I find assessment to be the most fascinating part of the job. For what I thought was a very rigid, established, system, there is really a lot of room to very creative. Figuring out how students turn your word salad into their own knowledge is magical. I mused on what I look for in assessment a year ago. I still agree with the general idea: the grade part is irrelevant, I'm just curious to see what you think. I still have to assign grades in some thoughtful way, incorporating that continues to evolve.

Most of my assessment methods were driven by necessity. When I first implemented SBG a long time ago, it was driven by being more efficient with my time due to athletics. I needed assessments that were short and simple to grade. I also needed to reduce the amount of things I graded. Two years ago I dabbled with A/B/Not Yet for Calculus. Through the year I stopped reviewing student papers and had them self determine their level. Most of the self-ratings were pretty honest, in general I've found students are harder on themselves than you'd think. Last year, also due to athletic constraints, I put all of the determination on my Calculus students. I still had piles of Pre-Cal stuff to deal with an two sports consuming all my extra time, so that's just how it needed to be.

In retrospect, it was a swing too far in the "grade how you feel" direction. I have since retired from my major athletics duties, and now have the time to give students a greater amount of attention. You might frown at slacking in this area, and believe me I wasn't happy about it, but to you I gently say ask a coach what the grind is like.

Here's how I handle assessment in my three subjects:

College Algebra

I use a stock SBG (0-4 scale with two required attempts) system here. It's something I know, and the multiple attempts play great for this audience. Kids are encouraged to keep their resources (notebook) organized by using them on the assessment. Kids can also work on them together. Multiple versions are scattered around. The sections are short and sweet: demonstrate a skill and explain it to me. All of the kids in this class are very capable, some require more time than others. To discourage "speed = smart" I keep the problem load low and make them do a lot of explanations.

My intent with this class is to dedicate their time to classwork as much as possible. The classes are small enough (18 and 15) that some intense differentiation is feasible and probably best. I don't have a plan for that yet. Assessments are just a piece of classwork I happen to look at and shouldn't be feared. A post-secondary goal for these kids is increasing the number that can qualify for college level math courses. Though this class is College Algebra in name, it does not award any credit (since I lack a master's degree I'm obviously unqualified to grant credit, apparently).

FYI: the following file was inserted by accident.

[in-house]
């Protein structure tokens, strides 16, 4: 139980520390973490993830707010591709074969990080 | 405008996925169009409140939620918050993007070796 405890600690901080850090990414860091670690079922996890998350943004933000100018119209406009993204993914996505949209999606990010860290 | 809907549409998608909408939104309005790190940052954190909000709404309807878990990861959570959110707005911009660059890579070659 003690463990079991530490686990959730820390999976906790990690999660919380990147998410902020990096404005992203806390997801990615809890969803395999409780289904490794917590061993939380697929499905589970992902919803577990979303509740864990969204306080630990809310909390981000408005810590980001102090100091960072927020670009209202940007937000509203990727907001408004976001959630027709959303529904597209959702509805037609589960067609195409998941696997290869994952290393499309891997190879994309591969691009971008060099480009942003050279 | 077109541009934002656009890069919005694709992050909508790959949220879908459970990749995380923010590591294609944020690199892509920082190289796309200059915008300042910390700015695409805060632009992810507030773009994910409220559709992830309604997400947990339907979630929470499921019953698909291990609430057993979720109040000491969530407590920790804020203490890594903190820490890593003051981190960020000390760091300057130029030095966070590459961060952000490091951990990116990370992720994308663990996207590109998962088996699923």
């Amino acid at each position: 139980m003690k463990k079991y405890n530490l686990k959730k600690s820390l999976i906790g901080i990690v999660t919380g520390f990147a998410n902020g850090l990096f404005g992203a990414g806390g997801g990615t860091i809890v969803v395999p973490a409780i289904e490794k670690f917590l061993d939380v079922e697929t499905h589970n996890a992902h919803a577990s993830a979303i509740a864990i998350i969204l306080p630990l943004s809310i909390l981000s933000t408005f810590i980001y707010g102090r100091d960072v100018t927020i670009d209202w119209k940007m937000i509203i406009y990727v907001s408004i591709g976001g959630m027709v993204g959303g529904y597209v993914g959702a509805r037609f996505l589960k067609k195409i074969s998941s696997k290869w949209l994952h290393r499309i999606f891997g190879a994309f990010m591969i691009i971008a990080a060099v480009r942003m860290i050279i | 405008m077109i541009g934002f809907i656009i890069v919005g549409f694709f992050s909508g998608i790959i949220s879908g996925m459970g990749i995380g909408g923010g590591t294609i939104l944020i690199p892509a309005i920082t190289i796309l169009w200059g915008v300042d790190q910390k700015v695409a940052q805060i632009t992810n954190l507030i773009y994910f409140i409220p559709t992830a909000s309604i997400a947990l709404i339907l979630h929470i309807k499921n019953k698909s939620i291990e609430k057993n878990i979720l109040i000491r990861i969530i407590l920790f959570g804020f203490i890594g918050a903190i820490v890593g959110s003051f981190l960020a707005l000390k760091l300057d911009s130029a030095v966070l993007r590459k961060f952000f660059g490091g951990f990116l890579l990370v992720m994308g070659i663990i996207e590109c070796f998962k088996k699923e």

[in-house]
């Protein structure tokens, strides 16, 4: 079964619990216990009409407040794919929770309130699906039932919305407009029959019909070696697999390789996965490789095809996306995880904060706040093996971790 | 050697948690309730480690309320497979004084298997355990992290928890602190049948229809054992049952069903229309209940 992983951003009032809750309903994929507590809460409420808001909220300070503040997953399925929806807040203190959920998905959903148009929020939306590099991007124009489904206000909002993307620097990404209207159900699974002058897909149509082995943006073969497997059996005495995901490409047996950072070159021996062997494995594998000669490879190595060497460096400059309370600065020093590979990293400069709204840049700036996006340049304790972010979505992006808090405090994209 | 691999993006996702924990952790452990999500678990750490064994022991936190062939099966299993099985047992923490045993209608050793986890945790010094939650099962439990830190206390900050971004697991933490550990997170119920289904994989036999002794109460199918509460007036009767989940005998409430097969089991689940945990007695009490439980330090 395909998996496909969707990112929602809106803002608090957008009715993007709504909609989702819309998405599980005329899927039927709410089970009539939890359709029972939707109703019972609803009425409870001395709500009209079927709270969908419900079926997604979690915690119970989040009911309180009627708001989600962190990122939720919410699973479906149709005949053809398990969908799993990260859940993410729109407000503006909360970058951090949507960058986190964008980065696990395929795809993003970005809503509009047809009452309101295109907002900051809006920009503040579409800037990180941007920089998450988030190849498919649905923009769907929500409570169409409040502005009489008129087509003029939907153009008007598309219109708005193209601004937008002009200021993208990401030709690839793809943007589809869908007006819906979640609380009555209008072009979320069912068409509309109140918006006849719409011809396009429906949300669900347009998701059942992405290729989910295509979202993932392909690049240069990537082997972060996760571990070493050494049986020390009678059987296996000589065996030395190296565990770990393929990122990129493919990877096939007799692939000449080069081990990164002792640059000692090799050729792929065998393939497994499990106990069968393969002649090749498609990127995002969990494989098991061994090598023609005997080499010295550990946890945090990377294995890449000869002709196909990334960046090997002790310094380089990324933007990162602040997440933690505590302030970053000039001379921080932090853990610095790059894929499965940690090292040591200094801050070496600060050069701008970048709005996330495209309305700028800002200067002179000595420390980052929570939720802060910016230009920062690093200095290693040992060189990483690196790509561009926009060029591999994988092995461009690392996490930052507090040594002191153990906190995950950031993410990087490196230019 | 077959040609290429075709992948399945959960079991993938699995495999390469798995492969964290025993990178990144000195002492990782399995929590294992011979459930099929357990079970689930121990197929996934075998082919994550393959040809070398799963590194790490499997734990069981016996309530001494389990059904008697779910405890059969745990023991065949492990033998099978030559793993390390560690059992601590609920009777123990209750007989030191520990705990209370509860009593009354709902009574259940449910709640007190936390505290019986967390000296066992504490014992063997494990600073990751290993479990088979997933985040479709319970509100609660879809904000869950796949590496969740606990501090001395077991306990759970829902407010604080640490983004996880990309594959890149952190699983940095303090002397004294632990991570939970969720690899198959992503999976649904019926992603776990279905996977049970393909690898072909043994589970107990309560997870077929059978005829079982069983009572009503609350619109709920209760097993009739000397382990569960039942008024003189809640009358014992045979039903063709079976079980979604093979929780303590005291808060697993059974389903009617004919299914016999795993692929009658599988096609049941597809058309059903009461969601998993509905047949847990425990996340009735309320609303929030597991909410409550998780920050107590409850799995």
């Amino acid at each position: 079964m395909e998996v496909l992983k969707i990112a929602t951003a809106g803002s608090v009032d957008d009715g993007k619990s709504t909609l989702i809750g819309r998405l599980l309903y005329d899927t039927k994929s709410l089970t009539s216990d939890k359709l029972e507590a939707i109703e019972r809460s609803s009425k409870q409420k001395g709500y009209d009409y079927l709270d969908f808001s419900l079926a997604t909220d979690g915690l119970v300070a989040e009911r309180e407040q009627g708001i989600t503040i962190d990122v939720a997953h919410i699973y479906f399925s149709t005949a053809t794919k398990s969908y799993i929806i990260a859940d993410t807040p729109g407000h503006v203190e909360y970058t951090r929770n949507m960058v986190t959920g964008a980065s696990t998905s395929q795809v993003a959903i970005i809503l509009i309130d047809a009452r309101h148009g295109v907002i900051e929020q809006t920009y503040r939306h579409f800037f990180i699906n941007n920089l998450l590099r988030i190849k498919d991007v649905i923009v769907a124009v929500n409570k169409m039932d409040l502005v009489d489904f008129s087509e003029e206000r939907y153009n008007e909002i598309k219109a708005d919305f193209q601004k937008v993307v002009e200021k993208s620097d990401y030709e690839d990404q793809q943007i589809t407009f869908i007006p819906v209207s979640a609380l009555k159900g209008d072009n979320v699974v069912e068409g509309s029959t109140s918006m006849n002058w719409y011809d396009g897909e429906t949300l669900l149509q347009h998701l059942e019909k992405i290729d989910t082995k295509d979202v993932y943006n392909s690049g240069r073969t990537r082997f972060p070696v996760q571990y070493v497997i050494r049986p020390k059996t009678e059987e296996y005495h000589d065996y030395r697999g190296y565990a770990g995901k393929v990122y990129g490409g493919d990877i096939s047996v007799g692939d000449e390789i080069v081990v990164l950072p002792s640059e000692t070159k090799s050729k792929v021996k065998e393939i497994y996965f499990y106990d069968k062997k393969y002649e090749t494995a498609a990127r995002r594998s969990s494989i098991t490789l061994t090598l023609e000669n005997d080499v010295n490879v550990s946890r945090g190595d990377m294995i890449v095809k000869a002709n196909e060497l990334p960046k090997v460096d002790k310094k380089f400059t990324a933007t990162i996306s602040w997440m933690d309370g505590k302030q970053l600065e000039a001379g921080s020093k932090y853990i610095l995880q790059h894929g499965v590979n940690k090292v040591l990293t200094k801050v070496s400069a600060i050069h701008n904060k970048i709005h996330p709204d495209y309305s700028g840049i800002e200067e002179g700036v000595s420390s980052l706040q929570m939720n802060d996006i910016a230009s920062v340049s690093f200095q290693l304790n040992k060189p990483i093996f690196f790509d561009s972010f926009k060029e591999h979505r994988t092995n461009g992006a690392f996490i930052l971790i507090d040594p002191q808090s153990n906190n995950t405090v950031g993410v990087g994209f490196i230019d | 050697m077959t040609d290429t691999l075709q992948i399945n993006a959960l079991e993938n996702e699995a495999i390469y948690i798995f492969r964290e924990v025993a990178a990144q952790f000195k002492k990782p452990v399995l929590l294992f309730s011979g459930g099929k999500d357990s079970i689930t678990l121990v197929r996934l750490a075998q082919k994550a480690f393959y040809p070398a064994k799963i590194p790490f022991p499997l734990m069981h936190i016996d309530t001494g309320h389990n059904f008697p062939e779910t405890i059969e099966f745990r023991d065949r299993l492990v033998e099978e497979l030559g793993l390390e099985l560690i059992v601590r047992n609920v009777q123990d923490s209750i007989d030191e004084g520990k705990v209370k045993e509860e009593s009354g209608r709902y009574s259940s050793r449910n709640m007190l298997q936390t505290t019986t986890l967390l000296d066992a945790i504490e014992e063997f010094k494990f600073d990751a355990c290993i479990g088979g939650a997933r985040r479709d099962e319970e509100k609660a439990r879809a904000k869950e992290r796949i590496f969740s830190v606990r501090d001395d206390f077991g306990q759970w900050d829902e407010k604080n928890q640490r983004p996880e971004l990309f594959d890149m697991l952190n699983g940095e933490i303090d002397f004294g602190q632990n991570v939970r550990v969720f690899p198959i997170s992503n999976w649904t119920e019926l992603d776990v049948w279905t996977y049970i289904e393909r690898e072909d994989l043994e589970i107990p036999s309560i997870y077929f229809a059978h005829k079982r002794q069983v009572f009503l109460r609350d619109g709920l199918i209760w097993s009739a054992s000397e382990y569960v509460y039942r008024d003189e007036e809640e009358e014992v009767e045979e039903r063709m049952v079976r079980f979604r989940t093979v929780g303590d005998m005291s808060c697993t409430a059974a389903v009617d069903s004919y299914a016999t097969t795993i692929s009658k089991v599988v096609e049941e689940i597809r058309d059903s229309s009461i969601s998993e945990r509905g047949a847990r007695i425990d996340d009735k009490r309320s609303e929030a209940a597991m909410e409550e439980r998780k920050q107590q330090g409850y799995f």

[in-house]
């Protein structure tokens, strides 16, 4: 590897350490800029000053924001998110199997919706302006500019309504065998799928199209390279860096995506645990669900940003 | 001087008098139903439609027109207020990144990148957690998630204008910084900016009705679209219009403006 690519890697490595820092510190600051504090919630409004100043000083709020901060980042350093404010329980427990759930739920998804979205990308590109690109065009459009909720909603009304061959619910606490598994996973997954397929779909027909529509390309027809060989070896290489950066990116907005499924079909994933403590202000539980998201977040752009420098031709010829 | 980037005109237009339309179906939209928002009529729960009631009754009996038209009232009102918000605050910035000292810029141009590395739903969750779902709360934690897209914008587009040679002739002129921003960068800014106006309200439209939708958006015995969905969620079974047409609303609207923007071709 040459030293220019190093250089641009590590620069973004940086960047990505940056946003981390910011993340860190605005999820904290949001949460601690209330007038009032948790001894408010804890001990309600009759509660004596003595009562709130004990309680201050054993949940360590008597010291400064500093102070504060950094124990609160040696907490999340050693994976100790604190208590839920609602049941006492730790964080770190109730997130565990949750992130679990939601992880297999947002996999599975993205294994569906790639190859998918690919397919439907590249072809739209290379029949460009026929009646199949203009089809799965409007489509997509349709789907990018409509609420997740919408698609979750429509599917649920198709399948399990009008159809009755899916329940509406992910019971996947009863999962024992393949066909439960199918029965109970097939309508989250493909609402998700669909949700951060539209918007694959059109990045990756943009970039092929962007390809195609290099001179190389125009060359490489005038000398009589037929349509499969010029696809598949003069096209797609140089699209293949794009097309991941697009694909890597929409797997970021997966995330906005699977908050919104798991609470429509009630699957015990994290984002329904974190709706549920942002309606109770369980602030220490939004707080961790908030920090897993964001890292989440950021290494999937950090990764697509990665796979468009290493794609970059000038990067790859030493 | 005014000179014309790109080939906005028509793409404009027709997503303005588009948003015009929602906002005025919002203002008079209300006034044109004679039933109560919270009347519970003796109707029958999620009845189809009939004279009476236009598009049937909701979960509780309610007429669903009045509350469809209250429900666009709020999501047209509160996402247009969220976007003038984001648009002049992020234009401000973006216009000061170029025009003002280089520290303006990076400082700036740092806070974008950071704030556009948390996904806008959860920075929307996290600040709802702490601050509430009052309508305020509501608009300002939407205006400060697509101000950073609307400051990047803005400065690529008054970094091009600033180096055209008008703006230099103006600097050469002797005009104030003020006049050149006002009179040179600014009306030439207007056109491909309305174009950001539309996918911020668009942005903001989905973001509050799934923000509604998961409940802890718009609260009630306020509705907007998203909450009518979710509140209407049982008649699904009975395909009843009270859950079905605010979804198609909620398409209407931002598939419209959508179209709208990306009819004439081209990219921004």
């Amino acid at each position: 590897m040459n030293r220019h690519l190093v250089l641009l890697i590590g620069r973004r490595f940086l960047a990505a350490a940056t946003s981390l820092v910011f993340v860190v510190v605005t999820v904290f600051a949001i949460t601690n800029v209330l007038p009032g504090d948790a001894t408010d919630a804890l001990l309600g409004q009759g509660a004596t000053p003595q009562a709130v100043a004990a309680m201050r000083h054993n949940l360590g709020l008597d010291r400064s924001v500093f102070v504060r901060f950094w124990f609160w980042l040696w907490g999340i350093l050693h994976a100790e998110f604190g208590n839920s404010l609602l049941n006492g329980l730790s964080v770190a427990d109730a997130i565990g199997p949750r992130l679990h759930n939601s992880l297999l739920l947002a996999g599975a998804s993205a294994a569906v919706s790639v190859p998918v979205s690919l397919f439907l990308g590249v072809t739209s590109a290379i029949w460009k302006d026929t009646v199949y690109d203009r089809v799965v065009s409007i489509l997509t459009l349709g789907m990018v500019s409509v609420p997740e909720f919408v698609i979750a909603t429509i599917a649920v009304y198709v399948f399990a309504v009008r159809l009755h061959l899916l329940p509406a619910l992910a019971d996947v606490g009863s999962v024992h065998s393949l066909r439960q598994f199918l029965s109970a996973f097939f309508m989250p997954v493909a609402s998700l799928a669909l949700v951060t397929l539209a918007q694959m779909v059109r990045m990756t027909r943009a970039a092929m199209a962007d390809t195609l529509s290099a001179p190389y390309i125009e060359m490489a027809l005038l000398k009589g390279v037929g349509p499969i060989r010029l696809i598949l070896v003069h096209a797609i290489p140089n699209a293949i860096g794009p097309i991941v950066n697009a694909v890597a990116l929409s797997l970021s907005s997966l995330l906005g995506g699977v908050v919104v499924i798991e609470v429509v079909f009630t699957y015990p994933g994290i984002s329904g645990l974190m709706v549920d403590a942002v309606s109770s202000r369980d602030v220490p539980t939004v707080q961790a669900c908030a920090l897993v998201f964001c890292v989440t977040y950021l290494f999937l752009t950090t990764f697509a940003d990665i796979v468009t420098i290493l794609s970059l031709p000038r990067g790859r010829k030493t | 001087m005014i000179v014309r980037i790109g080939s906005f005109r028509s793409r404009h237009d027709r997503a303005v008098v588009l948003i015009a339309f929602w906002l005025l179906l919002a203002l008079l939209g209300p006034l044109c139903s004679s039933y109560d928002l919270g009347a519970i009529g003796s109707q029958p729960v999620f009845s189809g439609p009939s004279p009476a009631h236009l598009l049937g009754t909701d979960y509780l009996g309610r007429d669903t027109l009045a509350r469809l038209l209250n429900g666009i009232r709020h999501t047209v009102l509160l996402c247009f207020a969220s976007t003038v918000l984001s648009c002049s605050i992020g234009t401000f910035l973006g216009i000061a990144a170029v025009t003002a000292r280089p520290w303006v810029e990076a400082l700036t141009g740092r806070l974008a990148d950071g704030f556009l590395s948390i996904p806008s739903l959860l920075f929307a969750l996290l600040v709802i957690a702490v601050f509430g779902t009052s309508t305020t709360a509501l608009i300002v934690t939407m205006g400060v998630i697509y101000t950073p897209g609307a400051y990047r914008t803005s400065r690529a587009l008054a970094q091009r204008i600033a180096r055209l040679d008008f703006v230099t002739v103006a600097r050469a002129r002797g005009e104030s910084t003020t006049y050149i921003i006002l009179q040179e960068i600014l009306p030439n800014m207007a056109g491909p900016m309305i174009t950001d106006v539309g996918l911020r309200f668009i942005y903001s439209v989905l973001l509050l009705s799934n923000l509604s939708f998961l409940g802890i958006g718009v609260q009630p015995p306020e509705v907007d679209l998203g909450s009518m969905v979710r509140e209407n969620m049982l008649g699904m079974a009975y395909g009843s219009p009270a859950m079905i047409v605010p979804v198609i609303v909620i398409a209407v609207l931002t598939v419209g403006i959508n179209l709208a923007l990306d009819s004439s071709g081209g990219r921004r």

Calculus AB

I am keeping some of the ideas from my A/B/Not Yet experiment, namely the self-determination aspects. Assessments are short (half piece of paper) and sweet, with a combination of skills and explanations. There's a max of 10 questions and each assessment is rated on a 0-10 scale. Though 1 question does not necessarily equal 1 point. Students have about 35 minutes to complete the assessment. When I call time they grab a marker and I show the answer keys. Students give themselves as much feedback as they desire. Though unlike my previous system, I collect the papers and assign the rating. I take a holistic view of the paper when determining the score. I put a sticker on there if they get an 8, 9, or 10. The kids making a pre-check helps the rating process go faster.

Right now things are still pretty introductory, we don't know enough to tackle legit AP stuff. Eventually we will transition to AP-style problems on these. They will still take benchmarks to help them make an informed decision about the AP Exam. I expect about 60-70% (~50 out of 75) of these kids to opt-in to the exam.

Calculus BC

It's a small class (16) and a group of kids who put enough pressure on themselves without me being hardcore about tests. Their assessment system is divided into open book (35% of the grade) and closed book (45% of the grade) activities. In all cases they may collaborate on the task at hand. Open book assignments are chopped into a few sections worth a varying amount of points a piece (anywhere from 2 to 9) based on length or complexity. Each section is its own gradebook entry. Because of the speed required, we have already dabbled with legit AP material, so often I use the open book questions to give them a shot at FRQ style situations. The goal is to be diligent about how to make a math argument.

Closed book assessment has been done via Desmos Activity Builder. Topics vary and are usually conceptually in nature. Though the College Board is stuck in the stone ages with calculator technology, I use these as an opportunity to get them better at typing math notation, among other things. Use of Activity Builder spawns from a comment last year that students were fine with all the writing, but typing might be more preferable. These activities are about 15 slides long and I use the dashboard to assess how they rate on a 0-15 scale.

As this group transitions towards even more AP material, closed book will become a little more intense. These students will also take benchmarks to give them an idea about how they'll do on the AP Exam. I would be wildly surprised if the opt-in rate for the Exam was under 100% here.


Assessment can be whatever you want. Find a system you like. Experiment with one you're not sure about. You can always make changes. I don't love points systems, but if you don't want to work within 0-100, don't. There are many many ways to see what kids know and don't know.

AuthorJonathan Claydon